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What is Local Motion?

by Spinoza
5 minutes  • 912 words
Table of contents

Here the only requirement is that everyone should attend to his perceptions as accurately as possible, so that he may distinguish what is clear from what is obscure.

Definitions

  1. Extension [Metaphysical space] is that which consists of 3 dimensions.

But by extension does not mean the act of extending, or anything distinct from quantity.

  1. The aether is that which only needs God’s concurrence to exist.

  2. An atom is a part of matter indivisible by its own nature.

  3. The indefinite is that whose bounds, if it has any, cannot be discovered by human intellect.

  4. A vacuum is extension [metaphysical space] without corporeal substance [metaphysical aether].

  5. Space is to be distinguished from extension [metaphysical space] only in thought.* In reality, they are the same. Read Art. 10 Part 2 of the Principia.

*Superphysics Note: Extension is metaphysical, space is physical. Nowadays, space is both physical and metaphysical, and extension is not used.

  1. Divisible is that which in our thinking can be divided, at least potentially.

  2. Local motion is the transfer of a body, from the vicinity of bodies that are at rest and immediately contiguous to it, to the vicinity of other bodies.

This is the definition used by Descartes to explain local motion. To understand this correctly, we should consider:

8.1. “A part of matter” is all that is transferred together, even if it may consist of many parts.

8.2. Descartes refers only to matter which is constantly in the moving thing in motion, that is, its being transferred.

People often confuse this with the force or action that effects the transfer.

This force or action is commonly thought to be required only for motion and not for rest, an opinion that is plainly wrong.

The same force that is required to move a body at rest is again required to withdraw that motion and put it back to rest.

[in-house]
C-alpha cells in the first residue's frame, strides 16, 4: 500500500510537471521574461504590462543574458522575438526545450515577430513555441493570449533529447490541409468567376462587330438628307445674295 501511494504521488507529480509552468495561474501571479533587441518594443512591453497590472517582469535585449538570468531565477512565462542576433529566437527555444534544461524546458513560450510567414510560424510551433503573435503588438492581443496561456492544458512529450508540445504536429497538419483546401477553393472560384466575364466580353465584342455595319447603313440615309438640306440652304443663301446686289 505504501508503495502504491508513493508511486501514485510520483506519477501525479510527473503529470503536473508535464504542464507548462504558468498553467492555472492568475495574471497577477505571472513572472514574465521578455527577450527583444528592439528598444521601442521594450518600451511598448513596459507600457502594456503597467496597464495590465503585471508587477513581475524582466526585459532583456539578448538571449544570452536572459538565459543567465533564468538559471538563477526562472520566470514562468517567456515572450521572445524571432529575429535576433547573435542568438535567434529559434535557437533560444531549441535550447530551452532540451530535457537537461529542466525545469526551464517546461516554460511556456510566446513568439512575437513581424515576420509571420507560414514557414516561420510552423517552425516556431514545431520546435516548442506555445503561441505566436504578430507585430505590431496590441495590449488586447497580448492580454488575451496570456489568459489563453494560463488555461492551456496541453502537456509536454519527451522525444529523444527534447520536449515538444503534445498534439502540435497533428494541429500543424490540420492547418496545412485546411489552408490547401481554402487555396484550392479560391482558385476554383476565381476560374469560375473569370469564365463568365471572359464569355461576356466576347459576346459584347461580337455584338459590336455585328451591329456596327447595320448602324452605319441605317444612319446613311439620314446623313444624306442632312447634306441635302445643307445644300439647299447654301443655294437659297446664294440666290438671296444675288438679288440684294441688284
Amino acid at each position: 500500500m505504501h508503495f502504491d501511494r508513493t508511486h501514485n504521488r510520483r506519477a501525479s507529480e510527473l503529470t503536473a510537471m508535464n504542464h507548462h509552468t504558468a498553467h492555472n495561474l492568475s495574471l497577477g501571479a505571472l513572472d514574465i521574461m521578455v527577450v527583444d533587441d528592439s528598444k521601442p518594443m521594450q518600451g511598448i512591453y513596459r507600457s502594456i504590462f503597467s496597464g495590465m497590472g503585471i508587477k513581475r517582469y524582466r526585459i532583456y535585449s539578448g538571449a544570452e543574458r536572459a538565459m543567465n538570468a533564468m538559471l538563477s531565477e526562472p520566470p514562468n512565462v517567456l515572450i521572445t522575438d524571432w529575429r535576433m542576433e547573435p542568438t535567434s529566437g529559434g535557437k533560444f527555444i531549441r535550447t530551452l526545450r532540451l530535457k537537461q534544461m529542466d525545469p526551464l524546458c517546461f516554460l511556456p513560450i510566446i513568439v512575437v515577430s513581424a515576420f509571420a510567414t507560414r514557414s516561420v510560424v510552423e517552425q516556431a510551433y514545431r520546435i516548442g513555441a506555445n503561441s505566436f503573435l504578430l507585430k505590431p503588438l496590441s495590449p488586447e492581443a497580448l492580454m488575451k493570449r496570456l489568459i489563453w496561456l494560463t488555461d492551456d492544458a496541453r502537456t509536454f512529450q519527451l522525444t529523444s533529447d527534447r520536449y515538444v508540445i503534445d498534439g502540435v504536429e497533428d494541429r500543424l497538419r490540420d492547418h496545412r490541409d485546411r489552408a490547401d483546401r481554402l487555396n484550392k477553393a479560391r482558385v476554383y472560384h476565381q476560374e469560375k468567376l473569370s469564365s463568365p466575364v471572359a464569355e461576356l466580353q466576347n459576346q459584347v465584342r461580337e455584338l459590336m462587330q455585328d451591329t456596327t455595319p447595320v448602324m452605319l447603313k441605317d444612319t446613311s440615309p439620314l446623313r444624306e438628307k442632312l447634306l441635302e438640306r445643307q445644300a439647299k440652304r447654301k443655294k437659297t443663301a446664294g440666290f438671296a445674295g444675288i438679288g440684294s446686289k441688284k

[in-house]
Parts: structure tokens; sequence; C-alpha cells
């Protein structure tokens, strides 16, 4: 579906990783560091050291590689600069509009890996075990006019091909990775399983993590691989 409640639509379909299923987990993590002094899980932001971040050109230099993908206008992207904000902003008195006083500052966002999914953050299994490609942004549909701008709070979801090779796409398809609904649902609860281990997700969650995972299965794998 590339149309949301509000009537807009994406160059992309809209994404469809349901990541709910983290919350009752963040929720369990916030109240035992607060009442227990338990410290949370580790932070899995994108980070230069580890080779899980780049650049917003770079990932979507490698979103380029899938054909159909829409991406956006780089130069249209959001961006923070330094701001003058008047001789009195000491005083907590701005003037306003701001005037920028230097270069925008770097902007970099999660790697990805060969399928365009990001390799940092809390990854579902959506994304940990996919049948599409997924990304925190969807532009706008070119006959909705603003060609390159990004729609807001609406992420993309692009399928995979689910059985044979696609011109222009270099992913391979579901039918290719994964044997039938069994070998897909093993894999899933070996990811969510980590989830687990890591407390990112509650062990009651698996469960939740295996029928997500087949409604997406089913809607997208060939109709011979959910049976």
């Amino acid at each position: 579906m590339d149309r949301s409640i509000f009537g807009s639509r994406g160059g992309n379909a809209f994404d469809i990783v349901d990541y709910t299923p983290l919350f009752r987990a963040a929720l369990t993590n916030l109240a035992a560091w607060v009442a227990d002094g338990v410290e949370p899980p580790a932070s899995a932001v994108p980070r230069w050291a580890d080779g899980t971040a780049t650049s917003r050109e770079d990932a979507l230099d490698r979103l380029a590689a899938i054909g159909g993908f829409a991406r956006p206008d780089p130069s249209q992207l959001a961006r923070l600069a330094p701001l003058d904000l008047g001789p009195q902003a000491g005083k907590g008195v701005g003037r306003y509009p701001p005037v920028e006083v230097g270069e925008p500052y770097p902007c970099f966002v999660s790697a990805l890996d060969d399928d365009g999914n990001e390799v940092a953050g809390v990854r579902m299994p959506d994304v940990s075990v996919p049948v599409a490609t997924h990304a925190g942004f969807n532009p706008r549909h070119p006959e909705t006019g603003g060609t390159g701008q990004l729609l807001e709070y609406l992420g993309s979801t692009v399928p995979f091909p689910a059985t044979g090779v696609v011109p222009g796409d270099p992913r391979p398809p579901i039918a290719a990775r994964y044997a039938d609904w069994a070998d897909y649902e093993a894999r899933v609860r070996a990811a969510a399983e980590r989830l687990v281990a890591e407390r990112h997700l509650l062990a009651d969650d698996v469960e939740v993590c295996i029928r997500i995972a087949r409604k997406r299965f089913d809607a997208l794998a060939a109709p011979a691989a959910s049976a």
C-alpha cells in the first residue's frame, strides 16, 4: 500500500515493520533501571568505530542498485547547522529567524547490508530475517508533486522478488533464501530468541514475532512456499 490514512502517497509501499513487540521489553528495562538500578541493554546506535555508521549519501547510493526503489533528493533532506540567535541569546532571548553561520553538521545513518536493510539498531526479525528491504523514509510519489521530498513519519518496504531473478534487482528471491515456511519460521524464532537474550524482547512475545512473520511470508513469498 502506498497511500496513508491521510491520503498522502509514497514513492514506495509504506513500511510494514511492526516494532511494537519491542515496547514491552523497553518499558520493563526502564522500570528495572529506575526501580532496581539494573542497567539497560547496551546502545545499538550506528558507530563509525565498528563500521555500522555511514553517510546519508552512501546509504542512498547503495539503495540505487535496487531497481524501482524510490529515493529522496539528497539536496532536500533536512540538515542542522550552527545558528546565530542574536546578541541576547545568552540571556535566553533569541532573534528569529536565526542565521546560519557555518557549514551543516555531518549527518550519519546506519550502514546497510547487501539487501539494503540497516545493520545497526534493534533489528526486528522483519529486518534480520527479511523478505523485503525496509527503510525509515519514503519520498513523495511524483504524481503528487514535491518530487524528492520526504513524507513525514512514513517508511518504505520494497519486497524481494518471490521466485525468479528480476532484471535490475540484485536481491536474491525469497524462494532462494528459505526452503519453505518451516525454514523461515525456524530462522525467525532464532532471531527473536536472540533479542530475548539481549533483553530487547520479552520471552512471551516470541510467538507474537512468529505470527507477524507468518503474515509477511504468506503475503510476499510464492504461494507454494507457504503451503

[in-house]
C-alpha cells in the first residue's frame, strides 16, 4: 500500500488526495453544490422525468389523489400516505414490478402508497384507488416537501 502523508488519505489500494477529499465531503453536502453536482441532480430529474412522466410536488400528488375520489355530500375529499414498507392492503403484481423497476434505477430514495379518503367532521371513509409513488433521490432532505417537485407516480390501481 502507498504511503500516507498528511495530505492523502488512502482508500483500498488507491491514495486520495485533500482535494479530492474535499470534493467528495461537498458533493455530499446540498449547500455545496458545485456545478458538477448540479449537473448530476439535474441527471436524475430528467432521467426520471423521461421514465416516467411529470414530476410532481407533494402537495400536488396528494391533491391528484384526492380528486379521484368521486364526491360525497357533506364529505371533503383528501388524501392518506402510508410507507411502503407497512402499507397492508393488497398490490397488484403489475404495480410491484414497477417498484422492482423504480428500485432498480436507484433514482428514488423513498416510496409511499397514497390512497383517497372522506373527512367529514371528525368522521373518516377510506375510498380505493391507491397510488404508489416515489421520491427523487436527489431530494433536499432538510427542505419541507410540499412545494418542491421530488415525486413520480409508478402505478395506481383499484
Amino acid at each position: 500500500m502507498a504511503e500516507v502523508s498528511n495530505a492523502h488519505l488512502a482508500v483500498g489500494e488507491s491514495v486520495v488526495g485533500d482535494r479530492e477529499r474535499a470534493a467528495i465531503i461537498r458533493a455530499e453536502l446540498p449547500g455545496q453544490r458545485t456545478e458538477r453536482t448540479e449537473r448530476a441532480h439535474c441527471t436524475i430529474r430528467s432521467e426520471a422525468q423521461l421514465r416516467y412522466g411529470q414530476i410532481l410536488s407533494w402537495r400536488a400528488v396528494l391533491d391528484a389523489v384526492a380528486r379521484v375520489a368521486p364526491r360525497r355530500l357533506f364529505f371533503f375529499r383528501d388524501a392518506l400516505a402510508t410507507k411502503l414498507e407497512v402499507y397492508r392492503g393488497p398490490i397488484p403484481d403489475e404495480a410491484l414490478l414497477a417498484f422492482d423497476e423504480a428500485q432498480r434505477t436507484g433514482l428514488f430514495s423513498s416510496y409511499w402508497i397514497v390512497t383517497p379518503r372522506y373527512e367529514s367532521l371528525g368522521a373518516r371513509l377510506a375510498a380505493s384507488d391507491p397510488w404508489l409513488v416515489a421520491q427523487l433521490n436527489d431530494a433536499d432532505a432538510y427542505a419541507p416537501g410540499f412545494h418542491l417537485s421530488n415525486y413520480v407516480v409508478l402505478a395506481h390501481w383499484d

We use about the same force to propel a boat that is at rest in still water as to halt it when it is moving.

  • It would be exactly the same, were we not helped in halting the boat by the weight and resistance of the water displaced by it.

8.3. Descartes says that the transfer takes place from the vicinity of contiguous bodies to the vicinity of others, and not from one place to another.

He explained ‘place’ in Part 2, Art. 13. This ‘place’ is not something real, but depends only on our thought.

In this way, the same body changes and does not change its place.

But it cannot be said to be transferred, and not to be transferred, from the vicinity of a contiguous body.

This is because only certain definite bodies can, at the same moment of time, be contiguous to the same movable body.

8.4. That he does not say, without qualification, that the transfer takes place from the vicinity of contiguous bodies, but only from the vicinity of contiguous bodies that are regarded as at rest.

For in order that a body A may be moved away from a body B, which is at rest, the same force and action are required on the one side as on the other.

This is evident in the example of a boat that is sticking to the mud or sand at the bottom of the water.

To push it forward, an equal force must be applied to the bottom as to the boat. Therefore, the force by which bodies are to be moved is expended equally:

  • on the moved body and
  • on the body at rest.

The transfer is reciprocal.

If the boat is separated from the sand, the sand is also separated from the boat.

Therefore, when bodies separate from one another, if we were to attribute to them without qualification equal motions in opposite directions, refusing to regard one of them as at rest simply on the grounds that there is the same action in the one case as in the other, then we should also be compelled to attribute to bodies that are universally regarded as at rest (e.g., the sand from which the boat is separated) the same amount of motion as to the moving bodies.

The same action is required on the one side as on the other, and the transfer is reciprocal. But this would be too remote from the normal usages oflanguage.

However, although those bodies from which other bodies are separated are regarded as at rest and are also spoken of in this way, we shall remember that everything in the moving body on account of which it is said to move is also in the body at rest.

8.5. Each body possesses only one motion peculiar to itself because it moves away only from one set of bodies contiguous to it and at rest.

However, if the moving body forms part of other bodies having other motions, then it can also participate in innumerable other motions.

But because it is not easy to understand so many motions at the same time, or even to recognize them all, it will be sufficient to consider in each body that unique motion, which is peculiar to it. See Art. 31 Part 2 Principia.

  1. A circle of moving bodies is a formation where the last body, in motion because of the impulse of another body, immediately touches the first of the moving bodies, even though the shape formed by all the bodies together through the impulse of a single motion may be very contorted.

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